In the end, it doesn't matter too much, you'll always learn something no matter what the operating system you look into. Try things out and discover what you like instead of relying on what others find interesting. I just wish that people stop thinking that the traditional, monolithic Unix system design is some sort of holy scripture that shall not be questioned.

Hmm.. what about Haiku (https://www.haiku-os.org)?

It's inspired by BeOS. I'm not old enough to use BeOS at its time, but at least from what I read, it's not "yet another Unix"

I'm guessing the stickiness of Unix is that a lot of useful software, espescially FOSS, just compiles and works on Unix-y operating systems, assuming the right syscalls are implemented. There is far less reinventing of the wheel by going that route.

Implementing POSIX as a compatibility layer on systems not designed to be Unix-like is possible. You can even skip a fair number of the most problematic parts and still run useful programs.

OpenVMS doesn't have fork(), just vfork() and it can run LLVM and modified versions of bash and GCC. Windows NT used to have a POSIX subsystem. Heck, IBM even managed to certify z/OS to be POSIX compliant.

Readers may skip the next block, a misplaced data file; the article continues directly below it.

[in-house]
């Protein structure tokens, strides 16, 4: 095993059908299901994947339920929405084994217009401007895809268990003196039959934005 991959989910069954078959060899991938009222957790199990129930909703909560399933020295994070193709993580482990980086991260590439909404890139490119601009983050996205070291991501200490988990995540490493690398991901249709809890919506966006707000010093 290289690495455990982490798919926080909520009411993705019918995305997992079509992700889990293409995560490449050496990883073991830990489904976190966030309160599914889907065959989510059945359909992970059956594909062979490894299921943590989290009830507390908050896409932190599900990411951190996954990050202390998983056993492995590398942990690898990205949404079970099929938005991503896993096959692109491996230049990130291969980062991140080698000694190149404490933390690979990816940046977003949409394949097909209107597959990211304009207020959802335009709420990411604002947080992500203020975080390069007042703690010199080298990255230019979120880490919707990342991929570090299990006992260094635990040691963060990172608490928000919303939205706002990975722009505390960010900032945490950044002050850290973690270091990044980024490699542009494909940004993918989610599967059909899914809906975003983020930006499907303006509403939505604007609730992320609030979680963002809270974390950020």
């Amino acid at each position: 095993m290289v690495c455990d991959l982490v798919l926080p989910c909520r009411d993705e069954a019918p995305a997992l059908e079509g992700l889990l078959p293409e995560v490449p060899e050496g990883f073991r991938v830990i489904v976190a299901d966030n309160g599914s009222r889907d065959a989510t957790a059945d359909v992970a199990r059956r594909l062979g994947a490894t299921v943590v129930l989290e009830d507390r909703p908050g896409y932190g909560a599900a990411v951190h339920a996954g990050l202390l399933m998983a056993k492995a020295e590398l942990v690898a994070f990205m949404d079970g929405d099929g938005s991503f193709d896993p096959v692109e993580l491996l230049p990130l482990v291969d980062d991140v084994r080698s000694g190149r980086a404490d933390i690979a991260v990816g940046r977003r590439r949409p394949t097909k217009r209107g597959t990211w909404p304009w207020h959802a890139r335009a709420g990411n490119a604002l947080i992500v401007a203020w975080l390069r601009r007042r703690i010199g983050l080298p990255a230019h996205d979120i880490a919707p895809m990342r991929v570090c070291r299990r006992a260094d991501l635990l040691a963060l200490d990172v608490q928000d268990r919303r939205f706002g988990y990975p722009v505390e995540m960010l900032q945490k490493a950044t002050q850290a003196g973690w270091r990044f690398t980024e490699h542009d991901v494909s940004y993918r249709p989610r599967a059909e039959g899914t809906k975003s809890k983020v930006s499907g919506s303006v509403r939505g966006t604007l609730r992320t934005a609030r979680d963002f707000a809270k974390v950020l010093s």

Just because you happen to need some level of POSIX compatibility for interoperability doesn't mean that POSIX has to be the basis for your syscall layer.

That is why I rather be bothered to look into other stacks, specially how mobile and cloud OS are being designed.

UNIX had a couple of interesting design options and that is about it, time to move on.

Did you look into Genode?

The best I've found by far: Introduction to Operating System Abstractions using Plan 9 from Bell Labs


The key problem is:

> practical/real world

Definitions of that vary wildly.

Oberon is a personal favourite of mine: tiny, a few hundred KLOC for the entire OS, compiler IDE, UI, in a native-code-compiled, type-safe language.

Ah, another Niklaus Wirth's work. Any guide on how to build and run it?

It depends on what platform you wish to work.